Bathing or showering is now offered almost everywhere that private bathrooms and bedrooms are and is no longer considered something that should only be enjoyed by the upper classes. Bathing is for everyone!
Bathe Like Royalty
Knowing the complicated past of soaking in a tub, why not have fun with it and pretend to bathe like royalty? Soap may no longer be priced as a high-end item of luxury reserved for the wealthy, but a well-made soap and a fun bath bomb can certainly make it feel that way. Try adding these elements to your next bath.
Bubbles and Soaps
Adding bubbles and using a great smelling soap bar is a one-way ticket to luxury. Take your time to lather it up and pretend you’re in ancient times. Scents like lavender, peppermint, and eucalyptus are similar to the scents used back then and can provide the soothing aromatherapy benefits you’re looking for after a long day.
Skin Nourishing Ingredients
Basic hygiene is vital, of course. Now we have the luxury of finding products with ingredients that will moisturize and protect our skin from free radicals and toxins. Feel like a royal and opt for an antioxidant-rich soap that will leave you smelling and feeling great.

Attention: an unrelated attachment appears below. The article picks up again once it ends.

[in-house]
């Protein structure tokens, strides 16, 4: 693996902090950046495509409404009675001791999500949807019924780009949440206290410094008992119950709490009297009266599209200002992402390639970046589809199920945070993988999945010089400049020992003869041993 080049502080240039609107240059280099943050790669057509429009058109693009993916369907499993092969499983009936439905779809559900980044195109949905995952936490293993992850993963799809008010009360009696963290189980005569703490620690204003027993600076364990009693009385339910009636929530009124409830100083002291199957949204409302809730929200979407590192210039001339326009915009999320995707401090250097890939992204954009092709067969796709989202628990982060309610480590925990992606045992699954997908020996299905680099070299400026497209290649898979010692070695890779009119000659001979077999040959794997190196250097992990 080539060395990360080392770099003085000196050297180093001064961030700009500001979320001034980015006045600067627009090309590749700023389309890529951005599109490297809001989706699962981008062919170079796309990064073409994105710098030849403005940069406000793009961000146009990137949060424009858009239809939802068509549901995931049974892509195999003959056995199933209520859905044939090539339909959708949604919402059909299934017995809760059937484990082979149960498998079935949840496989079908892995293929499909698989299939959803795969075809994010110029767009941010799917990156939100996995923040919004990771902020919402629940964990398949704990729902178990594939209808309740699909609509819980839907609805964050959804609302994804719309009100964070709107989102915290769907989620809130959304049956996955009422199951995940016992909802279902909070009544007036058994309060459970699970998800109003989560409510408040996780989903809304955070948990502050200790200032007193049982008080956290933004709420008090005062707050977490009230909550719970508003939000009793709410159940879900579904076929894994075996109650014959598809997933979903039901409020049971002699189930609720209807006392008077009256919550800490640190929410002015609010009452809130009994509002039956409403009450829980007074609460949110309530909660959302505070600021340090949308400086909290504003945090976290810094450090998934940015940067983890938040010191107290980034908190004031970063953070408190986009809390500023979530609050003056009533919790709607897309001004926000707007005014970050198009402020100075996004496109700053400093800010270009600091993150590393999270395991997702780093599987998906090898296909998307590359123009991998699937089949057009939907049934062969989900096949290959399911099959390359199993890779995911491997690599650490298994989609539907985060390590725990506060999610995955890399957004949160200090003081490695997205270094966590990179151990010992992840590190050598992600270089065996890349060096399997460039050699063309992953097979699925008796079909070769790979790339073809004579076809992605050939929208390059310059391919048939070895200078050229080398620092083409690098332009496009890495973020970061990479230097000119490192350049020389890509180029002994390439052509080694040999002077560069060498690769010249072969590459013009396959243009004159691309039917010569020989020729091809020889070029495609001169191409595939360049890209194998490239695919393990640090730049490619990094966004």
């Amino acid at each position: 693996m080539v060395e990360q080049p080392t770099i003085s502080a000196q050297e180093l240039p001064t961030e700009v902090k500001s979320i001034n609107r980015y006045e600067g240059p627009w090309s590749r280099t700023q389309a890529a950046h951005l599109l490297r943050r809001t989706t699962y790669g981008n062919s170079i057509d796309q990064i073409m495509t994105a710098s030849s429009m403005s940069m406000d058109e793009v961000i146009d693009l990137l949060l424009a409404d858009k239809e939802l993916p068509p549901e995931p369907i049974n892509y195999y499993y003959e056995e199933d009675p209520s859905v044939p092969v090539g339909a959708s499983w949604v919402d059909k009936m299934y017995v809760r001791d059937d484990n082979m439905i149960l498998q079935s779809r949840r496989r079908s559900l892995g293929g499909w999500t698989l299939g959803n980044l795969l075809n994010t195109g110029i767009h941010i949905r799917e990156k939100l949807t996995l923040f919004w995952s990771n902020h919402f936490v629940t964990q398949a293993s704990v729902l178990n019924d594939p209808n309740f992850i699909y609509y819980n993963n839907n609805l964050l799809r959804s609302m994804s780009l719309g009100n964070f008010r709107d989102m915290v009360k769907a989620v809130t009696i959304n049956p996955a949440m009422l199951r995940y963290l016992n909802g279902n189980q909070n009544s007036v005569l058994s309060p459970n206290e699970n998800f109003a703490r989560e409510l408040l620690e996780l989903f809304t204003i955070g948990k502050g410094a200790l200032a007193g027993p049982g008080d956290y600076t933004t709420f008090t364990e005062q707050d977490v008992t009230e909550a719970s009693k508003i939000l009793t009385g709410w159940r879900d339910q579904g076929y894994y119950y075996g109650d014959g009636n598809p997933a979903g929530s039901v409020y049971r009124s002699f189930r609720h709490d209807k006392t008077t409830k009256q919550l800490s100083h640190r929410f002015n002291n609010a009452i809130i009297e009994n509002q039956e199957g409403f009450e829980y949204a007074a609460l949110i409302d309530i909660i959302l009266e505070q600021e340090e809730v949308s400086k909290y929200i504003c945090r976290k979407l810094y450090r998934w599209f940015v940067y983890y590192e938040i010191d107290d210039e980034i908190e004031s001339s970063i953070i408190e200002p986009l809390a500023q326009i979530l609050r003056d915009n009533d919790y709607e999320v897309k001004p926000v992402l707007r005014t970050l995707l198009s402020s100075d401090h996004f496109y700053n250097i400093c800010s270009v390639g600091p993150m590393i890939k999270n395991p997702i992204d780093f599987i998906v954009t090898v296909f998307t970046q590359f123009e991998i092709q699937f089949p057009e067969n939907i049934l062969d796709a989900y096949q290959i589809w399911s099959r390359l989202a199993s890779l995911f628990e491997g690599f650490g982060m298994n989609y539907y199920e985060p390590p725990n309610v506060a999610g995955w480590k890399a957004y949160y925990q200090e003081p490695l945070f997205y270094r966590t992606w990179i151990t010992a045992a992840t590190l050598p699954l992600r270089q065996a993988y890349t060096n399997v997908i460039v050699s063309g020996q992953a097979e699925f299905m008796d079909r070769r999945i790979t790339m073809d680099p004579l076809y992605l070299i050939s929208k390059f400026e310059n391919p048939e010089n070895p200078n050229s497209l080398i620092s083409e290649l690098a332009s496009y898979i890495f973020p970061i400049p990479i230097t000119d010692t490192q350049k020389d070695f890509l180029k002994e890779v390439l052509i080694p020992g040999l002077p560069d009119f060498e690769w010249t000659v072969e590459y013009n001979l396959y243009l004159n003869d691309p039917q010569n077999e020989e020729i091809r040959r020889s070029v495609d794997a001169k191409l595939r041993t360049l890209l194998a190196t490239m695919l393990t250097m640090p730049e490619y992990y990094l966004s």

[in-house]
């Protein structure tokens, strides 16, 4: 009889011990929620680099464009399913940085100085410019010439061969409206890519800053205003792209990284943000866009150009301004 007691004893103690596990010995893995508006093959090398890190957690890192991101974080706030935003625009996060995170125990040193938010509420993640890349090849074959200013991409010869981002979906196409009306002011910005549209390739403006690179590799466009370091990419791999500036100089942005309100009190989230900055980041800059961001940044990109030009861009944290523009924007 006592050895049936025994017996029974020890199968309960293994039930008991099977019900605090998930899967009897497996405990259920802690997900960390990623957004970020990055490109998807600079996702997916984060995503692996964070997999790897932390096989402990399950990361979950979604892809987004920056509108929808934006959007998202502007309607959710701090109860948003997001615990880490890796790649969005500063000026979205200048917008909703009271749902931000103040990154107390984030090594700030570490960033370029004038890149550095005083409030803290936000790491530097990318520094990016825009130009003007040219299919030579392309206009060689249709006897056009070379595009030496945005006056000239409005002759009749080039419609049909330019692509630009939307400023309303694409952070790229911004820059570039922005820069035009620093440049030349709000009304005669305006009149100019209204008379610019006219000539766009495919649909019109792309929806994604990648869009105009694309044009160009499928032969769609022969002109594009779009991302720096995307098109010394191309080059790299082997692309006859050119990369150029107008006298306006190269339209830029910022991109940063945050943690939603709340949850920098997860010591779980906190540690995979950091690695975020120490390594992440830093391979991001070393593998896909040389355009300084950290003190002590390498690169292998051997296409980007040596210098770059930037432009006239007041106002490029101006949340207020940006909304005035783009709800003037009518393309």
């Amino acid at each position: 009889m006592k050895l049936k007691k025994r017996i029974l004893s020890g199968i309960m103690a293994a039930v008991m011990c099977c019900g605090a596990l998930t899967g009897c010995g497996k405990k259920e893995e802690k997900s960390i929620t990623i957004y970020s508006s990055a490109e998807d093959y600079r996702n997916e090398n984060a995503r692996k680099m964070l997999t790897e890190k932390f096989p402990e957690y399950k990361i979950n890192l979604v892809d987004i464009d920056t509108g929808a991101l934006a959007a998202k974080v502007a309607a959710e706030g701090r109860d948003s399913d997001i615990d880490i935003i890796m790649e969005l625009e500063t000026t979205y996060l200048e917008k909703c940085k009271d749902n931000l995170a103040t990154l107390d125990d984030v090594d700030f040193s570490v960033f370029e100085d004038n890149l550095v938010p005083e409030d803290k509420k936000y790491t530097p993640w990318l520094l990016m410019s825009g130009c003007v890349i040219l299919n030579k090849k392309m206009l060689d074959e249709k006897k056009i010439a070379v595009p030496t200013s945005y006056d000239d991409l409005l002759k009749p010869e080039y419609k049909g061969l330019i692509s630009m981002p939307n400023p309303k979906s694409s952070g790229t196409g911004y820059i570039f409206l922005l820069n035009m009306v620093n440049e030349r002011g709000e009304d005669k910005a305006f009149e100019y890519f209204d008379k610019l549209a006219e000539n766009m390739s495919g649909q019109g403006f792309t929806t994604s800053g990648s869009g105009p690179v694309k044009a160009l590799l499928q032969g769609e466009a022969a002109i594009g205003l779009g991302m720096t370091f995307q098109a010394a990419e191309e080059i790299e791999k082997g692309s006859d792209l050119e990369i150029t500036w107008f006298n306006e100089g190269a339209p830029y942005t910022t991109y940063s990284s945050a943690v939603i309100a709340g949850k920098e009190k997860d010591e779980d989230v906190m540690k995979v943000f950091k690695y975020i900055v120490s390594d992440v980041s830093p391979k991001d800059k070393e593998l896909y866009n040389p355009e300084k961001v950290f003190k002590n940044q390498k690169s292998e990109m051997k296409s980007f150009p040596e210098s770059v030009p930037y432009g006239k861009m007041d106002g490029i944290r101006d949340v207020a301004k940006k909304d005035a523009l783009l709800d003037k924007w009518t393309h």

Light a Candle
Add to the ambiance by lighting a candle in your favorite scent. It’s a real mood setter! You can even pretend you’re in ancient times with no electricity to give yourself a good laugh.
Take Your Time
As we discussed, sometimes bathing was subject to strict time constraints in the days when bathhouses first opened in America. Appreciate the luxury of having your very own private bathtub and take your time soaking in the suds.
The history of bathing is probably different than you imagined (not that you’ve sat around studying its history like we have!). The lesson to be learned is this: appreciate the luxurious and private bathing routines that we are fortunate to be able to have in our day and age! Showers are cool too, but taking a second to hit pause and soak in a warm, relaxing bubble bath is an experience we could all use.